Rep Neal, who chairs the country’s Ways and Means Committee which oversees trade deals, said in a statement: “The United States is a guarantor of that historic peace accord, which was approved by the people of Ireland, north and south, in an unprecedented referendum.”

He added: “Every political party on the island opposes a return of a hard border. I sincerely hope the British government upholds the rule of law and delivers on the commitments it made during Brexit negotiations, particularly in regard to Irish border protocols.”

Flags flying in central London amid the latest Brexit row (AP)

The Labour party said it is looking at “potential amendments” to the UK Internal Markets Bill amid “serious concerns”.

Keir Starmer’s spokesman said: “The Bill has just been published and we will publish a full response as soon as possible and look at any potential amendments.

“There are obviously serious concerns about the contents of the Bill, the implications on devolution and the implications on the Northern Ireland Protocol.”

The spokesman said Boris Johnson was “not very well briefed” over the allegation that Sir Keir was silent on Brexit after the Labour leader gave interviews on the subject on Tuesday.

Cabinet minister admits PM’s Brexit plan ‘does break international law’

Scotland First Minister Nicola Sturgeon tweeted: “In the General Election it was, according to the PM ‘oven ready’ – now, when they want to jettison it in breach of international law, it was ‘signed in a rush’. What a bunch of incompetent and unscrupulous chancers – and they are trashing the UK’s international reputation.”

Downing Street denied the UK Internal Market Bill is a power grab and said devolved administrations will instead see a “power surge”.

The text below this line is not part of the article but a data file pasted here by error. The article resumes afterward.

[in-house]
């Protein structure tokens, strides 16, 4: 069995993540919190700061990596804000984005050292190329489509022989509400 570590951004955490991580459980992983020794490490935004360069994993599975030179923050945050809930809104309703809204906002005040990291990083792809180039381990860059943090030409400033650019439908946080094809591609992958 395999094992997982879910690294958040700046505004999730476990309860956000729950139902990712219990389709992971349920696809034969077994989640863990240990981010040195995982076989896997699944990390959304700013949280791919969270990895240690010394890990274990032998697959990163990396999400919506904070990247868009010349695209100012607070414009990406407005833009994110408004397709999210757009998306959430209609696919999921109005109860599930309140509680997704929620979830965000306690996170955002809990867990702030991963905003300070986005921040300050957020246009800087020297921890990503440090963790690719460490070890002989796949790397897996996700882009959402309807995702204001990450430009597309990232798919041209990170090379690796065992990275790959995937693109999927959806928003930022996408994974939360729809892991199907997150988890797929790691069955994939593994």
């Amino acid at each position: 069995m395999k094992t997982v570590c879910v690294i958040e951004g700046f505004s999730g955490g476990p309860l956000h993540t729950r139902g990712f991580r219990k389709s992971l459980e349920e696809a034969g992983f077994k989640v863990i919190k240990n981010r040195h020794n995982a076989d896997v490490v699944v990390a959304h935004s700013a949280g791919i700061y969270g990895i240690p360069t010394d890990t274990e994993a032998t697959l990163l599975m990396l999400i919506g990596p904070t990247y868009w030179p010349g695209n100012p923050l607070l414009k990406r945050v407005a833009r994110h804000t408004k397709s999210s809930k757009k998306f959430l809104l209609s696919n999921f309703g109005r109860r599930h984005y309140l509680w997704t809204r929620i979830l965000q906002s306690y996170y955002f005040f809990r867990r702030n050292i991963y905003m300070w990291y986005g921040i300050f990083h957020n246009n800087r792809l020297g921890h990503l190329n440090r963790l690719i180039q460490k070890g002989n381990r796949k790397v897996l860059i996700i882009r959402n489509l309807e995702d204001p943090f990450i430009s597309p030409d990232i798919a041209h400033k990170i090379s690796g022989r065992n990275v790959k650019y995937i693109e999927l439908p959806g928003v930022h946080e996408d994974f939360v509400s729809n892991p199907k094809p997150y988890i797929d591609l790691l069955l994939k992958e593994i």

The Prime Minister’s official spokesman said: “Absolutely not. What the devolved administrations will enjoy is a power surge when the transition period ends in December.

Brexit briefing: 113 days until the end of the transition period

“There will be no change to the powers the devolved administrations already have and the vast majority of powers with devolved competencies returning from Brussels will go straight to Holyrood, Stormont and Cardiff Bay.

“This will be a significant increase in the powers of the Scottish Parliament, the Welsh Parliament, and the Northern Ireland Assembly, which are already among the most powerful devolved administrations in the world.

“Where powers are coming back to the UK Government this is to protect the economy.”

Downing Street has also sought to justify the bill, saying the deal was written “at pace” in “the most challenging” circumstances.

The Prime Minister’s official spokesman said: “The Withdrawal Agreement and the Northern Ireland Protocol aren’t like any other treaty.

“It was agreed at pace in the most challenging possible political circumstances to deliver on a clear political decision by the British people with the clear overriding purpose of protecting the special circumstances of Northern Ireland.

“It contains ambiguities and in key areas there is a lack of clarity. It was written on the assumption that subsequent agreements to clarify these aspects could be reached between us and the EU on the details and that may yet be possible.”